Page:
A system for use in Boron Neutron Capture Therapy (BNCT) radiotherapy planning where a biological distribution is calculated using a combination of conversion factors and a previously calculated physical distribution. Conversion factors are presented in a graphical spreadsheet so that a planner can easily view and modify the conversion factors. For radiotherapy in multi-component modalities, such as Fast-Neutron and BNCT, it is necessary to combine each conversion factor component to form an effective dose which is used in radiotherapy planning and evaluation. The Dose Factor Entry and Display System is designed to facilitate planner entry of appropriate conversion factors in a straightforward manner for each component. The effective isodose is then immediately computed and displayed over the appropriate background (e.g. digitized image).

Wessol, Daniel E. (Bozeman, MT); Wheeler, Floyd J. (Idaho Falls, ID); Cook, Jeremy L. (Greeley, CO)

1999-01-01T23:59:59.000Z

178

Utirik Atoll Dose Assessment  

SciTech Connect (OSTI)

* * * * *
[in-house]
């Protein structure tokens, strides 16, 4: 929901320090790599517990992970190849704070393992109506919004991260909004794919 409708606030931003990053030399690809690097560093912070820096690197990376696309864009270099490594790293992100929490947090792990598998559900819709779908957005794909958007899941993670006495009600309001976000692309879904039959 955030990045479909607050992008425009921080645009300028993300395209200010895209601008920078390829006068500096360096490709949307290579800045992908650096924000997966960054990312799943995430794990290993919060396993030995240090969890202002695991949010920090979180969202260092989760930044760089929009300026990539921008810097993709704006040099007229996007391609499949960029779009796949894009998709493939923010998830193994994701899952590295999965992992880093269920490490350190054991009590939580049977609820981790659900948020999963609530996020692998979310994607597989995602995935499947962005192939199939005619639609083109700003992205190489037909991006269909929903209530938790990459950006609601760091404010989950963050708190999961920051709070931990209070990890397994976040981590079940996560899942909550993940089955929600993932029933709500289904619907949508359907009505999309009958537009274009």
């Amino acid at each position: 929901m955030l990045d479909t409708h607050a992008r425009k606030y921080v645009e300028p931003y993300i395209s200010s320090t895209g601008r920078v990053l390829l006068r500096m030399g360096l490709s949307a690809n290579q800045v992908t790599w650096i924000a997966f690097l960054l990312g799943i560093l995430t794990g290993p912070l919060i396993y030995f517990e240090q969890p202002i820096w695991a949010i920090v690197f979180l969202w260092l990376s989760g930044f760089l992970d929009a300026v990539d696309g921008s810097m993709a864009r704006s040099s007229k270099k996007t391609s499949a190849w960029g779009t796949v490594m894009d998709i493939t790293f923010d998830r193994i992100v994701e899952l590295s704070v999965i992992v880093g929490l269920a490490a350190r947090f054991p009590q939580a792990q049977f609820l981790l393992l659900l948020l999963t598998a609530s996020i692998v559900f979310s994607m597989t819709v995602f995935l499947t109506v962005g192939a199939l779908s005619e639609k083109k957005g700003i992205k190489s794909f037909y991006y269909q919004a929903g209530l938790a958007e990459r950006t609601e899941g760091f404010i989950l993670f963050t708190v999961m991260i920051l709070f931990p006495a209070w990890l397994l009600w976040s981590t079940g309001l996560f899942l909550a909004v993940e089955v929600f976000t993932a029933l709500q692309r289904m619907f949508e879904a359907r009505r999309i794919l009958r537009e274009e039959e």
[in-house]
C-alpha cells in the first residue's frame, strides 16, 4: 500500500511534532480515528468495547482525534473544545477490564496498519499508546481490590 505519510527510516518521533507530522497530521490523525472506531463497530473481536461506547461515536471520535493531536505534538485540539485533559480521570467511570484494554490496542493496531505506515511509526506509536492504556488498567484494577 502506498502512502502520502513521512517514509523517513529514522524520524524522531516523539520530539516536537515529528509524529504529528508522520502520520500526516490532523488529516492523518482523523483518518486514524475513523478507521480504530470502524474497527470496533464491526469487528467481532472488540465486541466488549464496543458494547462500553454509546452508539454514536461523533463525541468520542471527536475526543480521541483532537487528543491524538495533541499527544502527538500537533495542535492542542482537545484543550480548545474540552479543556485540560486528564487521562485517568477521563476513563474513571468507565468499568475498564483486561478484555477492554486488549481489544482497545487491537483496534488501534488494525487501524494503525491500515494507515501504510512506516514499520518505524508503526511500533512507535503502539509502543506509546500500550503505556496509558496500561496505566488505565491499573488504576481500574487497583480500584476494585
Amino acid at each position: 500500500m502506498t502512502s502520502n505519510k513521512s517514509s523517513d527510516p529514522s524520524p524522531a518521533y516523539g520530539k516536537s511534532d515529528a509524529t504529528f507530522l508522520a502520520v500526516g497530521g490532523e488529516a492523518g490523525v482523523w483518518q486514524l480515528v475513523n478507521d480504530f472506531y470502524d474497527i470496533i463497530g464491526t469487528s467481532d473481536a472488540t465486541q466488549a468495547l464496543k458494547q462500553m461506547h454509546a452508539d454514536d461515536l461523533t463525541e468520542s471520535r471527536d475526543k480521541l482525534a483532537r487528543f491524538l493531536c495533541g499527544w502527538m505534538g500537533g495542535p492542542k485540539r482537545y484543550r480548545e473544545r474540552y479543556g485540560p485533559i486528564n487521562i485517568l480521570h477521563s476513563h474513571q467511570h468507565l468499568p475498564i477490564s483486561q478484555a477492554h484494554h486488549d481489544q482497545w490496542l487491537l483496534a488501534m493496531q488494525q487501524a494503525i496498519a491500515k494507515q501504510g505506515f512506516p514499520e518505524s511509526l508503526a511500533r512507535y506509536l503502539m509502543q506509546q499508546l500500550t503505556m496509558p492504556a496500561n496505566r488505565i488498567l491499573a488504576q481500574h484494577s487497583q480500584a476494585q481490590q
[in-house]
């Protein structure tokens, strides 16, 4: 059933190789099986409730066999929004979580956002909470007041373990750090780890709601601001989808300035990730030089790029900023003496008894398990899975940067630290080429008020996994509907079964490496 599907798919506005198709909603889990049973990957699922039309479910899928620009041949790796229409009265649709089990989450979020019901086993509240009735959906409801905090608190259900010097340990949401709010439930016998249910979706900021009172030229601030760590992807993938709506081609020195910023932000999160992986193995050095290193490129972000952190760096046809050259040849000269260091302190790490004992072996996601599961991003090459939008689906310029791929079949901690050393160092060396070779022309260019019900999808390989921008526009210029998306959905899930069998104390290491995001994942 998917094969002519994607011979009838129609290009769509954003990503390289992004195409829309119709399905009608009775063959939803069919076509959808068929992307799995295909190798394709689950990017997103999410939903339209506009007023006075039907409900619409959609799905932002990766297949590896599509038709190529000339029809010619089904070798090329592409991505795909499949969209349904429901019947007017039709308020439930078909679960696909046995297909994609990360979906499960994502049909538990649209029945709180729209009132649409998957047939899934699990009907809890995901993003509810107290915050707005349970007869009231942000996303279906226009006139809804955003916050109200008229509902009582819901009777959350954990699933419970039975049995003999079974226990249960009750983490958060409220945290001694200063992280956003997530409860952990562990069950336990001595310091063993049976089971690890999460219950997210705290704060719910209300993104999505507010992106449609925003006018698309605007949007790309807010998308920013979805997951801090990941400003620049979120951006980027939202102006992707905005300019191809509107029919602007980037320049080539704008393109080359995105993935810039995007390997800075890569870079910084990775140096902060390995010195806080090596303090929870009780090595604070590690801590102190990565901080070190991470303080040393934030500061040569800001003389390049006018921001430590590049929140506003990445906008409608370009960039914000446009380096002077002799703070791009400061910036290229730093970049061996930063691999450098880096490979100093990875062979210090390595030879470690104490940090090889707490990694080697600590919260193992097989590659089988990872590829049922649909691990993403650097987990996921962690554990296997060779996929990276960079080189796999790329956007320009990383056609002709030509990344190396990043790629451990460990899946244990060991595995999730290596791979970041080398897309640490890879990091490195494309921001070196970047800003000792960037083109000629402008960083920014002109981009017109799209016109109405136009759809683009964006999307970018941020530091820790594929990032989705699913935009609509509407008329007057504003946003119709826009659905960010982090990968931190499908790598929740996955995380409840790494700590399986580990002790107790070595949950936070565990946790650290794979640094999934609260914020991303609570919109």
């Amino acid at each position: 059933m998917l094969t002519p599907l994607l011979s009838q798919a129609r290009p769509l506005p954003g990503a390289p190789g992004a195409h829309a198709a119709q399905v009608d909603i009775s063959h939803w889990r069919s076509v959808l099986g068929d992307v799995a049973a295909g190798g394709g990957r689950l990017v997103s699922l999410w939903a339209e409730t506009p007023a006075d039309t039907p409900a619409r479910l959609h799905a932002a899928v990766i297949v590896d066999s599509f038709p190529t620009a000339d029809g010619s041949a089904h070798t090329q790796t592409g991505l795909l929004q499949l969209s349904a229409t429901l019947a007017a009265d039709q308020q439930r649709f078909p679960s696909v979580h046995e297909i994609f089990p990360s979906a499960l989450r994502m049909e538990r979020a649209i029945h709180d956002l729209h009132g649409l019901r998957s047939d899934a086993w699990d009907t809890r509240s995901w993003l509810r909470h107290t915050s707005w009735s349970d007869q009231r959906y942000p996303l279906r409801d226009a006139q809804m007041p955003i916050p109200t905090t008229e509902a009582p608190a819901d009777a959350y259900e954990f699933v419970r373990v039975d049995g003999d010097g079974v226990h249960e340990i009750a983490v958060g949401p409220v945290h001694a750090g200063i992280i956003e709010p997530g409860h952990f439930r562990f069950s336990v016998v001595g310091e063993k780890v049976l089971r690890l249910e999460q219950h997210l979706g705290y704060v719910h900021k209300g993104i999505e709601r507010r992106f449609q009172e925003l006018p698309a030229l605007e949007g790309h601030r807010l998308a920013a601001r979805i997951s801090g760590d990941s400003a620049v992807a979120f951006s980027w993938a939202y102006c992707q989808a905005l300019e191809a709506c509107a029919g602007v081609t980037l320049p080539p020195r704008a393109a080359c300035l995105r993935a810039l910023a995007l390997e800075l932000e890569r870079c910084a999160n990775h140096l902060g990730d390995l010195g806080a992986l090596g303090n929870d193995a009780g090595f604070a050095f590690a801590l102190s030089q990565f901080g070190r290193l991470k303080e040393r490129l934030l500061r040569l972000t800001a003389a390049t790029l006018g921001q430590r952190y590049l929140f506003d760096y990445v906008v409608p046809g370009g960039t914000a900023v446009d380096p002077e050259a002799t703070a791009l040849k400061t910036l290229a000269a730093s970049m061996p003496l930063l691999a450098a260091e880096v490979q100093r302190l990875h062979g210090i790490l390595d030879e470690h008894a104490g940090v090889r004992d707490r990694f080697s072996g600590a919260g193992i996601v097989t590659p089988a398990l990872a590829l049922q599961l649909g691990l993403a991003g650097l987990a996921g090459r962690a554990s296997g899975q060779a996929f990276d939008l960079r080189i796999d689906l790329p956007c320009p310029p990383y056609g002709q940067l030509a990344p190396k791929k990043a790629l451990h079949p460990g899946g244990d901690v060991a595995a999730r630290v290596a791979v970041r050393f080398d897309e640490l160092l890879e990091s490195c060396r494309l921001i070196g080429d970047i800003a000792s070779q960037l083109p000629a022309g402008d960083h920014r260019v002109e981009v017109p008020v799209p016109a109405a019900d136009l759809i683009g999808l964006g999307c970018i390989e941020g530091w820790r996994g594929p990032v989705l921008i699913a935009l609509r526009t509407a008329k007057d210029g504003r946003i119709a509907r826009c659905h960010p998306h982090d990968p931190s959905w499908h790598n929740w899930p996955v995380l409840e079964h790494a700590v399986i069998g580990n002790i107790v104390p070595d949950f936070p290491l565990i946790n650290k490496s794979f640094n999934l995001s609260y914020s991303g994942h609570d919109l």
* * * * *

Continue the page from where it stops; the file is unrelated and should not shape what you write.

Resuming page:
On March 1, 1954, radioactive fallout from the nuclear test at Bikini Atoll code-named BRAVO was deposited on Utirik Atoll which lies about 187 km (300 miles) east of Bikini Atoll. The residents of Utirik were evacuated three days after the fallout started and returned to their atoll in May 1954. In this report we provide a final dose assessment for current conditions at the atoll based on extensive data generated from samples collected in 1993 and 1994. The estimated population average maximum annual effective dose using a diet including imported foods is 0.037 mSv y{sup -1} (3.7 mrem y{sup -1}). The 95% confidence limits are within a factor of three of their population average value. The population average integrated effective dose over 30-, 50-, and 70-y is 0.84 mSv (84, mrem), 1.2 mSv (120 mrem), and 1.4 mSv (140 mrem), respectively. The 95% confidence limits on the population-average value post 1998, i.e., the 30-, 50-, and 70-y integral doses, are within a factor of two of the mean value and are independent of time, t, for t > 5 y. Cesium-137 ({sup 137}Cs) is the radionuclide that contributes most of this dose, mostly through the terrestrial food chain and secondarily from external gamma exposure. The dose from weapons-related radionuclides is very low and of no consequence to the health of the population. The annual background doses in the U. S. and Europe are 3.0 mSv (300 mrem), and 2.4 mSv (240 mrem), respectively. The annual background dose in the Marshall Islands is estimated to be 1.4 mSv (140 mrem). The total estimated combined Marshall Islands background dose plus the weapons-related dose is about 1.5 mSv y{sup -1} (150 mrem y{sup -1}) which can be directly compared to the annual background effective dose of 3.0 mSv y{sup -1} (300 mrem y{sup -1}) for the U. S. and 2.4 mSv y{sup -1} (240 mrem y{sup -1}) for Europe. Moreover, the doses listed in this report are based only on the radiological decay of {sup 137}Cs (30.1 y half-life) and other radionuclides. However, we continually see {sup 137}Cs in the groundwater at all contaminated atolls; the turnover time of the groundwater is about 5 y. The {sup 137}Cs can only get to the groundwater by leaching through the soil column when a portion of the soluble fraction of {sup 137}Cs inventory in the soil is transported to the groundwater when rainfall is heavy enough to cause recharge of the aquifer. This process is causing a loss of {sup 137}Cs out of the root zone of the plants that provides an environmental loss constant ({lambda}{sub env}) in addition to radiological decay {lambda}{sub rad}. Consequently, there is an effective rate of loss, {lambda}{sub eff} = {lambda}{sub rad} + {lambda}{sub env} that is the sum of the radiological and environmental-loss decay constants. We have had, and continue to have, a vigorous program to determine the rate of the environmental loss process. What we do know at this time is that the loss of {sup 137}Cs over time is greater than the estimate based on radiological decay only, and that the actual dose received by the Utirik people over 30-, 50-, or 70-y will be less than those presented in this report.